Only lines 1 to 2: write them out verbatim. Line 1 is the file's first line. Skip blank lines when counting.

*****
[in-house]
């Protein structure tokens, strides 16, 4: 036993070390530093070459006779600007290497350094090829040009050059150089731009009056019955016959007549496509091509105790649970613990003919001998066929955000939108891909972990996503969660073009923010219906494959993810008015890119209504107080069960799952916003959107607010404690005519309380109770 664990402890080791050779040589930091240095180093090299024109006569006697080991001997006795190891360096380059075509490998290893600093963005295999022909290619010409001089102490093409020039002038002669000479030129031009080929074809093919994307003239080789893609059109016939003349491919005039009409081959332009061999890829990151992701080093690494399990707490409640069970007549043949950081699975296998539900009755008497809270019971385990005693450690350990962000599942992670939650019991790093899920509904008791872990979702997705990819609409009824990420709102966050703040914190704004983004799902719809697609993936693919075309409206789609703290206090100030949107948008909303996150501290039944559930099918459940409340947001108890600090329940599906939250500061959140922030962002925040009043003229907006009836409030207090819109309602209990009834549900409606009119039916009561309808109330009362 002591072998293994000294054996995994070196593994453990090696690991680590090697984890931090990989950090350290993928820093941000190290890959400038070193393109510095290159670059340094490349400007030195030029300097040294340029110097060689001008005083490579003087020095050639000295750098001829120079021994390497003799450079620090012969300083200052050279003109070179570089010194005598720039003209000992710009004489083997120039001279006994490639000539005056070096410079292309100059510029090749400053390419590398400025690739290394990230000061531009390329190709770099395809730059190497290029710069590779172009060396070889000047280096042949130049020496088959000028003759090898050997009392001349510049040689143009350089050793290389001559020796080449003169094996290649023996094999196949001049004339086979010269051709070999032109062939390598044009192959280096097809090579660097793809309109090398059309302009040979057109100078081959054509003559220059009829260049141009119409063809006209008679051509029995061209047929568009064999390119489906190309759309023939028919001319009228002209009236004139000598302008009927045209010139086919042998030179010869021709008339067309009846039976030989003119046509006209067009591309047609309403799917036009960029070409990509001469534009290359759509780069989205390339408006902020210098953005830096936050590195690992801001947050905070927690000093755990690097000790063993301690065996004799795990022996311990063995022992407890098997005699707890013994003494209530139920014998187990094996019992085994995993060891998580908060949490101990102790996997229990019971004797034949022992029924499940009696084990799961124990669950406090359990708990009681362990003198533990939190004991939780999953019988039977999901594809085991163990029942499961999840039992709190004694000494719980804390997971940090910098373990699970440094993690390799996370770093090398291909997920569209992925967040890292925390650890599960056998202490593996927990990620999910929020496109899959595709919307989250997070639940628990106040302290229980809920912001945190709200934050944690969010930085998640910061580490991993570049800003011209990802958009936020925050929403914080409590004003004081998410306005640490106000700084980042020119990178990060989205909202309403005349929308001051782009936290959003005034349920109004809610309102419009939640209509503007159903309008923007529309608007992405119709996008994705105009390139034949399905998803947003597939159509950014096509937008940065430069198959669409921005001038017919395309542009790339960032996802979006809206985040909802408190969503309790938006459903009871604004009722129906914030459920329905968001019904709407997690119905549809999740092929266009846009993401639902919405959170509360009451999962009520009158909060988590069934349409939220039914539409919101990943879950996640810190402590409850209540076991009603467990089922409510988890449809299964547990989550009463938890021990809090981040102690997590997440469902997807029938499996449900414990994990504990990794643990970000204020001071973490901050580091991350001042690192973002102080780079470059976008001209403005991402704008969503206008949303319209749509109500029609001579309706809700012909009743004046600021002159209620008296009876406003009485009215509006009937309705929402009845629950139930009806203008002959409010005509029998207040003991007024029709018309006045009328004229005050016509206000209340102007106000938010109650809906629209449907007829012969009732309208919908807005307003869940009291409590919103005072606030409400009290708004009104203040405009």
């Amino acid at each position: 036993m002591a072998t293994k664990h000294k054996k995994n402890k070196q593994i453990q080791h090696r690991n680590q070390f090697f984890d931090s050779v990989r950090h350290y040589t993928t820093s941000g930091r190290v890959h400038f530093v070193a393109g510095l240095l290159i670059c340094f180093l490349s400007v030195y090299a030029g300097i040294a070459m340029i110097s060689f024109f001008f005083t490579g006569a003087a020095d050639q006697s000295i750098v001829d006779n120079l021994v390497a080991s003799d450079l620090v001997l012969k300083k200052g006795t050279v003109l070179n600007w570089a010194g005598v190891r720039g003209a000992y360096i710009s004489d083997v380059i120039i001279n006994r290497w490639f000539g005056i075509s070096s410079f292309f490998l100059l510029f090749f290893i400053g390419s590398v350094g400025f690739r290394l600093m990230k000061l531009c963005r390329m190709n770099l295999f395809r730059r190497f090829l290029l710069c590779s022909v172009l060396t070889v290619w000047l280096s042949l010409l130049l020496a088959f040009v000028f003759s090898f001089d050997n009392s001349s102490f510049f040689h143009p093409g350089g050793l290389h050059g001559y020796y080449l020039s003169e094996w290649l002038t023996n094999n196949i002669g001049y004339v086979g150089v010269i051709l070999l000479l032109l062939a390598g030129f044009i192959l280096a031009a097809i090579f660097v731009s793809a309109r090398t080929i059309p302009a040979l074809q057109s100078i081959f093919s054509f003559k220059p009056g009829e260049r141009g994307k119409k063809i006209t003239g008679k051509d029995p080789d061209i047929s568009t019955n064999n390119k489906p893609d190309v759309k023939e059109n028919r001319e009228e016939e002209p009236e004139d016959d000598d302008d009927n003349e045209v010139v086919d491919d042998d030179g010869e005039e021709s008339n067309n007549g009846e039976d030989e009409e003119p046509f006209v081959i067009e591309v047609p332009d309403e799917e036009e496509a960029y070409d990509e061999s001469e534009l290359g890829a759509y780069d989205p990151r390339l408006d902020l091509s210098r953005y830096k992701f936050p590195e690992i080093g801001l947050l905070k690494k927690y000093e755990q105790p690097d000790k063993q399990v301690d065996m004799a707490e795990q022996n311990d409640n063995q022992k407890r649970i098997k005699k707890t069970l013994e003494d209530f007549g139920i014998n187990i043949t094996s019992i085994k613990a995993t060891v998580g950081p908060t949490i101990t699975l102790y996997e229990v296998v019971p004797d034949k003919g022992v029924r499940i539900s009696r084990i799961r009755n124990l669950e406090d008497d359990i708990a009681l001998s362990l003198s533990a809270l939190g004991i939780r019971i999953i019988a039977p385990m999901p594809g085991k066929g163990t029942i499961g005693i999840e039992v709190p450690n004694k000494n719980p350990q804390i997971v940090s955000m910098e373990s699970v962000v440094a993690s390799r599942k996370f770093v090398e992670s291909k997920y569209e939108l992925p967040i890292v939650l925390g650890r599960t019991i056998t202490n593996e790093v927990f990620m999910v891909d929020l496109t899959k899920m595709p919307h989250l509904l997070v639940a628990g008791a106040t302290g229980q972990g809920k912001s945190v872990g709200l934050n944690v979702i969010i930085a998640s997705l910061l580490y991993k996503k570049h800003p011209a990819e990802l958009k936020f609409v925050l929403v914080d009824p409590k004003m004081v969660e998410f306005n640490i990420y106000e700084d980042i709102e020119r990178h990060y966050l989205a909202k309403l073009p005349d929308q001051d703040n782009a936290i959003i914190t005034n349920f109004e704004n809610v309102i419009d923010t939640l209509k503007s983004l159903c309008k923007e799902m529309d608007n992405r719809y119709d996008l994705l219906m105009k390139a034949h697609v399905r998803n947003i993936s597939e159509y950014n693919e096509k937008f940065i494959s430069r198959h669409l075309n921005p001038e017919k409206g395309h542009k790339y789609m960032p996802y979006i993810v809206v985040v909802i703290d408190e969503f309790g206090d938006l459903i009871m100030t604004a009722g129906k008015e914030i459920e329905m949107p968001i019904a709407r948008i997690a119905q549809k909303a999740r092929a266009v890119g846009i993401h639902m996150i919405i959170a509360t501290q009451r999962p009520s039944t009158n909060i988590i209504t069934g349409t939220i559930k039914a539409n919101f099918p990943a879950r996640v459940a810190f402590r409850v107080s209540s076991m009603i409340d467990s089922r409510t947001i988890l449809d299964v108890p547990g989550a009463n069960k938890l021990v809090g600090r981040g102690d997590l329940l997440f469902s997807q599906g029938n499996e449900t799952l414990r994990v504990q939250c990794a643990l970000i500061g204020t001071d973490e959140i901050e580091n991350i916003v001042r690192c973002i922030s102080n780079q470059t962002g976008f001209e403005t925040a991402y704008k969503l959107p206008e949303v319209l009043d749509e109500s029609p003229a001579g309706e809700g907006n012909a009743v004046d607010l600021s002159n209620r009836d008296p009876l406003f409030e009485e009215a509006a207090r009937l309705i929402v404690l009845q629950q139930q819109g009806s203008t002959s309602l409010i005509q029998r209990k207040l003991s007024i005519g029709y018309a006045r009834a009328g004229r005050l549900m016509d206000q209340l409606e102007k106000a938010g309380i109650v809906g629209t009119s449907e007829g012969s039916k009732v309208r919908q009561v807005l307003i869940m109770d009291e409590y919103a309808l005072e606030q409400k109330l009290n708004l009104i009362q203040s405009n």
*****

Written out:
[in-house]
């Protein structure tokens, strides 16, 4: 036993070390530093070459006779600007290497350094090829040009050059150089731009009056019955016959007549496509091509105790649970613990003919001998066929955000939108891909972990996503969660073009923010219906494959993810008015890119209504107080069960799952916003959107607010404690005519309380109770 664990402890080791050779040589930091240095180093090299024109006569006697080991001997006795190891360096380059075509490998290893600093963005295999022909290619010409001089102490093409020039002038002669000479030129031009080929074809093919994307003239080789893609059109016939003349491919005039009409081959332009061999890829990151992701080093690494399990707490409640069970007549043949950081699975296998539900009755008497809270019971385990005693450690350990962000599942992670939650019991790093899920509904008791872990979702997705990819609409009824990420709102966050703040914190704004983004799902719809697609993936693919075309409206789609703290206090100030949107948008909303996150501290039944559930099918459940409340947001108890600090329940599906939250500061959140922030962002925040009043003229907006009836409030207090819109309602209990009834549900409606009119039916009561309808109330009362 002591072998293994000294054996995994070196593994453990090696690991680590090697984890931090990989950090350290993928820093941000190290890959400038070193393109510095290159670059340094490349400007030195030029300097040294340029110097060689001008005083490579003087020095050639000295750098001829120079021994390497003799450079620090012969300083200052050279003109070179570089010194005598720039003209000992710009004489083997120039001279006994490639000539005056070096410079292309100059510029090749400053390419590398400025690739290394990230000061531009390329190709770099395809730059190497290029710069590779172009060396070889000047280096042949130049020496088959000028003759090898050997009392001349510049040689143009350089050793290389001559020796080449003169094996290649023996094999196949001049004339086979010269051709070999032109062939390598044009192959280096097809090579660097793809309109090398059309302009040979057109100078081959054509003559220059009829260049141009119409063809006209008679051509029995061209047929568009064999390119489906190309759309023939028919001319009228002209009236004139000598302008009927045209010139086919042998030179010869021709008339067309009846039976030989003119046509006209067009591309047609309403799917036009960029070409990509001469534009290359759509780069989205390339408006902020210098953005830096936050590195690992801001947050905070927690000093755990690097000790063993301690065996004799795990022996311990063995022992407890098997005699707890013994003494209530139920014998187990094996019992085994995993060891998580908060949490101990102790996997229990019971004797034949022992029924499940009696084990799961124990669950406090359990708990009681362990003198533990939190004991939780999953019988039977999901594809085991163990029942499961999840039992709190004694000494719980804390997971940090910098373990699970440094993690390799996370770093090398291909997920569209992925967040890292925390650890599960056998202490593996927990990620999910929020496109899959595709919307989250997070639940628990106040302290229980809920912001945190709200934050944690969010930085998640910061580490991993570049800003011209990802958009936020925050929403914080409590004003004081998410306005640490106000700084980042020119990178990060989205909202309403005349929308001051782009936290959003005034349920109004809610309102419009939640209509503007159903309008923007529309608007992405119709996008994705105009390139034949399905998803947003597939159509950014096509937008940065430069198959669409921005001038017919395309542009790339960032996802979006809206985040909802408190969503309790938006459903009871604004009722129906914030459920329905968001019904709407997690119905549809999740092929266009846009993401639902919405959170509360009451999962009520009158909060988590069934349409939220039914539409919101990943879950996640810190402590409850209540076991009603467990089922409510988890449809299964547990989550009463938890021990809090981040102690997590997440469902997807029938499996449900414990994990504990990794643990970000204020001071973490901050580091991350001042690192973002102080780079470059976008001209403005991402704008969503206008949303319209749509109500029609001579309706809700012909009743004046600021002159209620008296009876406003009485009215509006009937309705929402009845629950139930009806203008002959409010005509029998207040003991007024029709018309006045009328004229005050016509206000209340102007106000938010109650809906629209449907007829012969009732309208919908807005307003869940009291409590919103005072606030409400009290708004009104203040405009």